Previous research suggests that writing about stressful experiences results in better health and psychological well-being. In the present study, a multi-ethnic sample of 79 HIV-positive women and men participated in a structured interview, and wrote about either their deepest thoughts and feelings about living with HIV (expressive writing) or their activities in the last 24 hr (control). Sixty-two participants returned for the 2-month follow-up and 50 returned for the 6-month follow-up interview. Oral fluid samples of beta2-microglobulin were taken at the baseline and follow-up assessments to examine the immunological effects of writing. No effects of writing condition were found, but expressive writing participants who included increasing insight/causation and social words in their writing had better immune function and reported more positive changes at follow-up. Results suggest that cognitive processing and changes in social interactions may be critical to the benefits of writing.
J Consult Clin Psychol. 2013 Apr;81(2):284-98. doi: 10.1037/a0030814. Epub 2012 Dec 17.
Trauma histories and symptoms of PTSD occur at very high rates in people with HIV and are associated with poor disease management and accelerated disease progression. The authors of this study examined the efficacy of a brief written trauma disclosure intervention on posttraumatic stress, depression, HIV-related physical symptoms, and biological markers of HIV disease progression.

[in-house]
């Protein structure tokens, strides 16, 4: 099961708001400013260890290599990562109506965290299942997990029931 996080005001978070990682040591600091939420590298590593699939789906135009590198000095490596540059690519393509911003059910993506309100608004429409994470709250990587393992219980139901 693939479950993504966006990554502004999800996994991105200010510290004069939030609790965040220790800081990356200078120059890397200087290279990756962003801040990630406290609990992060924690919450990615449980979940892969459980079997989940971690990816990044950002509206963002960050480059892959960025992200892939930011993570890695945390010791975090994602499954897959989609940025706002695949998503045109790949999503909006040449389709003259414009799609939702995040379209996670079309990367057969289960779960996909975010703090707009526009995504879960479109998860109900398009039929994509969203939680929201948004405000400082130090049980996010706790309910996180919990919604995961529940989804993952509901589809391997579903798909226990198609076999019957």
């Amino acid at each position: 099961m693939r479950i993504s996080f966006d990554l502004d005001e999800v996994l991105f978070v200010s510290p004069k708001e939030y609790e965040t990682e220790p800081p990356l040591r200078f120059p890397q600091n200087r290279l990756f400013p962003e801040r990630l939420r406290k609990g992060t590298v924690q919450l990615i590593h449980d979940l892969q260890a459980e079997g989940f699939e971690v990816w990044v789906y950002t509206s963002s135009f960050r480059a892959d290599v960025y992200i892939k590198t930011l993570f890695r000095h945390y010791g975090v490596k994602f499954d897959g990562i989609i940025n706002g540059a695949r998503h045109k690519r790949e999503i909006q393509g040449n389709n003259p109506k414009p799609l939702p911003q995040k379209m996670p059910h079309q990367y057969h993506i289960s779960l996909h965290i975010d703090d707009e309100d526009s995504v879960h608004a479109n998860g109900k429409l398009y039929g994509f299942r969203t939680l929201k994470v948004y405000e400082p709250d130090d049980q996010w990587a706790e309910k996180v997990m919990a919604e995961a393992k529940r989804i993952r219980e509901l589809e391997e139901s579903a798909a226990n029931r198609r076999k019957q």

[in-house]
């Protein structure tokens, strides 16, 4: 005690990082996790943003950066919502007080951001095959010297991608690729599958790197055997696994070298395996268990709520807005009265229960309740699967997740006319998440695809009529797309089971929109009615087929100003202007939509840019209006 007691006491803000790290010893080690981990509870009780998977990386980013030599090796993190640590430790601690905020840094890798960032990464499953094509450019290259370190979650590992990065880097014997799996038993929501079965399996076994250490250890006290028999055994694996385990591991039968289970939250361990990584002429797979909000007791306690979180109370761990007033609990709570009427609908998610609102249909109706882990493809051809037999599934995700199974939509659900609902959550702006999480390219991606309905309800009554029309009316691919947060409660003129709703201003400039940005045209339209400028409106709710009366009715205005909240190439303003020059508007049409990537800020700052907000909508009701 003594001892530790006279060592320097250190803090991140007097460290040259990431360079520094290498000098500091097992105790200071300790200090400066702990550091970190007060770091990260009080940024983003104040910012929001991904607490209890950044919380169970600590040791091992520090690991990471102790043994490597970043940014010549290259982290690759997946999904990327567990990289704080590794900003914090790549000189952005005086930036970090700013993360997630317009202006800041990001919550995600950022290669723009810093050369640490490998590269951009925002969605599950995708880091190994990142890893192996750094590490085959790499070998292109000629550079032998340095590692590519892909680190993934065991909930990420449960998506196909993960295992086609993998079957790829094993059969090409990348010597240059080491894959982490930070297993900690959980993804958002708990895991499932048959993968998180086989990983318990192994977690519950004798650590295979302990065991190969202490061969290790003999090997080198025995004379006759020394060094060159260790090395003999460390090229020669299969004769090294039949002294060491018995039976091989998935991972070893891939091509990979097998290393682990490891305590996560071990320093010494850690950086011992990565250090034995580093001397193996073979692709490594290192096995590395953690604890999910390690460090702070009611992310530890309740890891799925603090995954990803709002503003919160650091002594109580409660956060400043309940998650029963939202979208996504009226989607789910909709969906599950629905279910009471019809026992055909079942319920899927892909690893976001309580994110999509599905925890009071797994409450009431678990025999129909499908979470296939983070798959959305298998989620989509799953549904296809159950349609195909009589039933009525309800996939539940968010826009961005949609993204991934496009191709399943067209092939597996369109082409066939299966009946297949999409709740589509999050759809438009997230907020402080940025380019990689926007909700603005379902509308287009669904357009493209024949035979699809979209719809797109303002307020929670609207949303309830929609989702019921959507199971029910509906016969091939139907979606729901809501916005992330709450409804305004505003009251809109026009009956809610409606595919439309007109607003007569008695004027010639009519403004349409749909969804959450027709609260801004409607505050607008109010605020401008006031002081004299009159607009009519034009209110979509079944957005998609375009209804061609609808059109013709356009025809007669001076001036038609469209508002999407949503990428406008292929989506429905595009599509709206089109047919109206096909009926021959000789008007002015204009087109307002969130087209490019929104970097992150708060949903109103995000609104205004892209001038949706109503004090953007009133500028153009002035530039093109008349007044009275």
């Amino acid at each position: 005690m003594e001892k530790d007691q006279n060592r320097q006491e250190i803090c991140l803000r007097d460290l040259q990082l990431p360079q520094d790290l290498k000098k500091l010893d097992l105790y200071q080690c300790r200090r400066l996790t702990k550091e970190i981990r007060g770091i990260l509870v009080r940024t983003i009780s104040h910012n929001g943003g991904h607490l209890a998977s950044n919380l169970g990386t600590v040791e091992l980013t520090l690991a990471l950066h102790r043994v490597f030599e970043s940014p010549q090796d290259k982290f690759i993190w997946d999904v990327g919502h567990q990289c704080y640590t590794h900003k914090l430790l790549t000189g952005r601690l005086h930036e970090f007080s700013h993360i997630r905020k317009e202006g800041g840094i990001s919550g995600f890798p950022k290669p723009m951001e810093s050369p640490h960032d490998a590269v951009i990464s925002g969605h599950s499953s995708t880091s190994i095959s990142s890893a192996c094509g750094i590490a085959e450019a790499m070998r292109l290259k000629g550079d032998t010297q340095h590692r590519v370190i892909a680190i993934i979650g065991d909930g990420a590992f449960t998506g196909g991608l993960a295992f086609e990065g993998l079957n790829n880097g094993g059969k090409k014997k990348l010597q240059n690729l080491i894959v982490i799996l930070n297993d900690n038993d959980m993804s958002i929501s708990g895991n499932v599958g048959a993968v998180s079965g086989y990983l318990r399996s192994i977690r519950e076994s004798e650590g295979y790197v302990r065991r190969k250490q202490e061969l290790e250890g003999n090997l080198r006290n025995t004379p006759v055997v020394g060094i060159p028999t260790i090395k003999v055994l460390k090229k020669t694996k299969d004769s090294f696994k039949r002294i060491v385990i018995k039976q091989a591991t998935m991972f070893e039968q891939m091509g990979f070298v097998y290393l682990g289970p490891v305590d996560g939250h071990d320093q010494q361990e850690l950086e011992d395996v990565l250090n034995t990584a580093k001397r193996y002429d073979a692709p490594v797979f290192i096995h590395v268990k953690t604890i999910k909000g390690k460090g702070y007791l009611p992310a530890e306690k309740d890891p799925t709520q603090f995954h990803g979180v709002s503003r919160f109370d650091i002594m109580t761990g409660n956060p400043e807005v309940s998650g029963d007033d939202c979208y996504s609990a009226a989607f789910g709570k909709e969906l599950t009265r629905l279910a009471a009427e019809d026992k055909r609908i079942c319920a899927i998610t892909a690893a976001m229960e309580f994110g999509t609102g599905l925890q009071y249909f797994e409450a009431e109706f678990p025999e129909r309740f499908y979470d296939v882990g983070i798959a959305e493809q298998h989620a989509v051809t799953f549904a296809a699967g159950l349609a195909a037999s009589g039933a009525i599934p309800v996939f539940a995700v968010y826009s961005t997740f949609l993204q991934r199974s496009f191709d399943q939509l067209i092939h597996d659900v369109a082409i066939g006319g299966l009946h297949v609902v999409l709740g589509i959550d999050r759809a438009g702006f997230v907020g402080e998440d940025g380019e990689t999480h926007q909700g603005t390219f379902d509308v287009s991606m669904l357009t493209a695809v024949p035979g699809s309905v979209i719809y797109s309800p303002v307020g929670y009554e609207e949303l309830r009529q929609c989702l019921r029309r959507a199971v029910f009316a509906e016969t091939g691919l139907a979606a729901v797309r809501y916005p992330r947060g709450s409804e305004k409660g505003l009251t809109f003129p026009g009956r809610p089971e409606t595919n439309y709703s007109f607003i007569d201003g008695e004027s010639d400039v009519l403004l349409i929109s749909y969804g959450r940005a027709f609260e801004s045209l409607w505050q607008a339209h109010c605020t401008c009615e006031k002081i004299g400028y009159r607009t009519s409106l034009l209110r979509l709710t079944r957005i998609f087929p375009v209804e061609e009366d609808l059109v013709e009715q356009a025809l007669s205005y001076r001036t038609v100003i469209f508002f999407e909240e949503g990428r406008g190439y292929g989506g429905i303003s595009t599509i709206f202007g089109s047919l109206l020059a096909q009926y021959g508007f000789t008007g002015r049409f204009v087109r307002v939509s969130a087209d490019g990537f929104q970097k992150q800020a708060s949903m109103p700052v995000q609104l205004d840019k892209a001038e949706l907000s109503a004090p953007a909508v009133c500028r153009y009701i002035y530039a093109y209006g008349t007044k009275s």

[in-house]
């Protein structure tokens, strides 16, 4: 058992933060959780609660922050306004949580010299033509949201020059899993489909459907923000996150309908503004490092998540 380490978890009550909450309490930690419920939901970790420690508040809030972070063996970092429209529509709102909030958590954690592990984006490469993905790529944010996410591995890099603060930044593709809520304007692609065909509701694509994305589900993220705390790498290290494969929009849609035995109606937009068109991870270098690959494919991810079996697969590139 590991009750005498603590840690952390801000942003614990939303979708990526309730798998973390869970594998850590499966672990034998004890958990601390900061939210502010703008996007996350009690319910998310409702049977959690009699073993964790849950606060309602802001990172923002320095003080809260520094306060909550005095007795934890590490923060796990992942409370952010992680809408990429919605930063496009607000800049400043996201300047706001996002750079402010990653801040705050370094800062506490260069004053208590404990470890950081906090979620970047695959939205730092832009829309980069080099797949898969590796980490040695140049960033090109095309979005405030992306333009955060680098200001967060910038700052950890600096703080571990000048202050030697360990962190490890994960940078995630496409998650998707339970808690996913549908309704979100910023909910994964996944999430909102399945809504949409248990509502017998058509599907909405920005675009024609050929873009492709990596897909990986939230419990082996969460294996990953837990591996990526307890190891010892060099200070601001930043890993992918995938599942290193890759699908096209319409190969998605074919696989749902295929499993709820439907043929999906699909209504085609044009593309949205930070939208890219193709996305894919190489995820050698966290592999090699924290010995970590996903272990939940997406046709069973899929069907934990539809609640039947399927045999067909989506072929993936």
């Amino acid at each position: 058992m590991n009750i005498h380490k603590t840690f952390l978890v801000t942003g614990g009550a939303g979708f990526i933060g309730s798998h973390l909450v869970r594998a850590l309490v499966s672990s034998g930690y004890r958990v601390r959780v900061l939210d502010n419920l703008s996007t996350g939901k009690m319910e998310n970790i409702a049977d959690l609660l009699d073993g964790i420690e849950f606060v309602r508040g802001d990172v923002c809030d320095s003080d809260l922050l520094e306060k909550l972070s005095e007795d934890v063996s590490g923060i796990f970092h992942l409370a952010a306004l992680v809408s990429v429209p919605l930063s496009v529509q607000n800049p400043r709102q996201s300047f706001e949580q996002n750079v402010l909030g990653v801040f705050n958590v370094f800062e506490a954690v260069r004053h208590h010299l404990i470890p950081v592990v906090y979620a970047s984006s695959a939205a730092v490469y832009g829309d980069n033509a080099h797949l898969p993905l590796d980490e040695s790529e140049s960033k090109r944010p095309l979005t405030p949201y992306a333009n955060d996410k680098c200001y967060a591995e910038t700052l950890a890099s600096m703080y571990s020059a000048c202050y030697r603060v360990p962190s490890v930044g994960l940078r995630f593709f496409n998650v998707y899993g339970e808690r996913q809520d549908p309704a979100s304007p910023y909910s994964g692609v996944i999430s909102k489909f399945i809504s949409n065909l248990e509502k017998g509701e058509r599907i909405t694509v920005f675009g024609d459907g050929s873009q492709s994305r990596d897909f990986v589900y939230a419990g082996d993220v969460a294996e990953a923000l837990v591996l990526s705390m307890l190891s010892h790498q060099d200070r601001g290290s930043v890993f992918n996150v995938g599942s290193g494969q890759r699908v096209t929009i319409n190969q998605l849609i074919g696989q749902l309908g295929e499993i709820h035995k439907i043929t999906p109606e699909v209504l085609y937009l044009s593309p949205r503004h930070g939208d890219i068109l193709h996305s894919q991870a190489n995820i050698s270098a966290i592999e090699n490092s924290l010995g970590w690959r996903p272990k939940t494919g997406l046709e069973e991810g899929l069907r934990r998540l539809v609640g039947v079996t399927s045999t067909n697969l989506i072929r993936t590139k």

HIV-infected men and women were randomized to four 30-min expressive writing sessions in either a treatment (trauma writing) or an attention control (daily events writing) condition. The disclosure intervention augmented the traditional emotional disclosure paradigm with probes to increase processing by focusing on trauma appraisals, self-worth, and problem solving. Outcomes were assessed at baseline, 1-, 6-, and 12-month follow-up.
Hierarchical linear modeling (N = 244, intent-to-treat analyses) revealed no significant treatment effects for the group as a whole. Gender by treatment group interactions were significant such that women in the trauma-writing group had significantly reduced posttraumatic stress disorder (PTSD) symptoms (p = .017), depression (p = .009), and HIV-related symptoms (p = .022) compared with their controls. In contrast, men in the trauma-treatment condition did not improve more than controls on any outcome variables. Unexpectedly, men in the daily-event-writing control group had significantly greater reductions in depression then men in the trauma-writing group. Treatment effects were magnified in women when the analysis was restricted to those with elevated PTSD symptoms at baseline.
A brief (4-session) guided written emotional disclosure intervention resulted in significant and meaningful reductions in PTSD, depression, and physical symptoms for women with HIV, but not for men.
Medical conditions that might benefit from expressive writing programmes
Lung functioning in asthma
Disease severity in rheumatoid arthritis
Pain and physical health in cancer
Immune response in HIV infection
Hospitalisations for cystic fibrosis
Pain intensity in women with chronic pelvic pain
Sleep-onset latency in poor sleepers